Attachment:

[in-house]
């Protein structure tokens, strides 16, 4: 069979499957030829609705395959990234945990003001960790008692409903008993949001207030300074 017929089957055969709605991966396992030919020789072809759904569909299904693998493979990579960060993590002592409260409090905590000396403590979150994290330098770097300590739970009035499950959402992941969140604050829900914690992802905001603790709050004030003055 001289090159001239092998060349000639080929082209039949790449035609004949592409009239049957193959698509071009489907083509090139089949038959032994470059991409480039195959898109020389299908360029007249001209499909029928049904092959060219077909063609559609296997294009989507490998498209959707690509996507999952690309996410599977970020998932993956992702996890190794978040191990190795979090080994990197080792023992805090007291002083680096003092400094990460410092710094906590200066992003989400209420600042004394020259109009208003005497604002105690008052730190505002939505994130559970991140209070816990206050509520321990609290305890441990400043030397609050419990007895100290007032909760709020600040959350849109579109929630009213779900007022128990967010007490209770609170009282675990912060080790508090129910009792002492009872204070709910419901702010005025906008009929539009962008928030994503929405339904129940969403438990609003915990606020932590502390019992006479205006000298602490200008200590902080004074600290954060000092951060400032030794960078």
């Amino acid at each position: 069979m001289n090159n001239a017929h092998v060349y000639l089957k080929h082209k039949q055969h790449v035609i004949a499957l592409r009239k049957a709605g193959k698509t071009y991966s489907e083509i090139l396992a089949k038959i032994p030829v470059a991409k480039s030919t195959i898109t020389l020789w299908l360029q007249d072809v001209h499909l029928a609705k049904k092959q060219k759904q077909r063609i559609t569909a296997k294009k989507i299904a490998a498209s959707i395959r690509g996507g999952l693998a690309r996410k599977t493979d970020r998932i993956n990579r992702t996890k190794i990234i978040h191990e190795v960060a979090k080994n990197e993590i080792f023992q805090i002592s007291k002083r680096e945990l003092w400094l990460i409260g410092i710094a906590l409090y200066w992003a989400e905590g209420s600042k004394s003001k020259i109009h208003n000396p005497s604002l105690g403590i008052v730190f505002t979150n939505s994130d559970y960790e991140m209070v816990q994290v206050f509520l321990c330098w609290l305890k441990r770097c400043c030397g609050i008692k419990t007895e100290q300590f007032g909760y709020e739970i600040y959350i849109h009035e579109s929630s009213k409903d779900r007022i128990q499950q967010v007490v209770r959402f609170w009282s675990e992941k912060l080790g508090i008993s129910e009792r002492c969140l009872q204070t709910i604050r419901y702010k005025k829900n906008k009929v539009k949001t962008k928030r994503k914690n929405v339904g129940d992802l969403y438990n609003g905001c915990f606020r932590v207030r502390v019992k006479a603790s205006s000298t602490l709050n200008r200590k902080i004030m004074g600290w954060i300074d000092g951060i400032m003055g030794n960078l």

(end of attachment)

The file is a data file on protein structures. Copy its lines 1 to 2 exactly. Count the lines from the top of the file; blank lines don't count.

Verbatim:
[in-house]
């Protein structure tokens, strides 16, 4: 069979499957030829609705395959990234945990003001960790008692409903008993949001207030300074 017929089957055969709605991966396992030919020789072809759904569909299904693998493979990579960060993590002592409260409090905590000396403590979150994290330098770097300590739970009035499950959402992941969140604050829900914690992802905001603790709050004030003055 001289090159001239092998060349000639080929082209039949790449035609004949592409009239049957193959698509071009489907083509090139089949038959032994470059991409480039195959898109020389299908360029007249001209499909029928049904092959060219077909063609559609296997294009989507490998498209959707690509996507999952690309996410599977970020998932993956992702996890190794978040191990190795979090080994990197080792023992805090007291002083680096003092400094990460410092710094906590200066992003989400209420600042004394020259109009208003005497604002105690008052730190505002939505994130559970991140209070816990206050509520321990609290305890441990400043030397609050419990007895100290007032909760709020600040959350849109579109929630009213779900007022128990967010007490209770609170009282675990912060080790508090129910009792002492009872204070709910419901702010005025906008009929539009962008928030994503929405339904129940969403438990609003915990606020932590502390019992006479205006000298602490200008200590902080004074600290954060000092951060400032030794960078």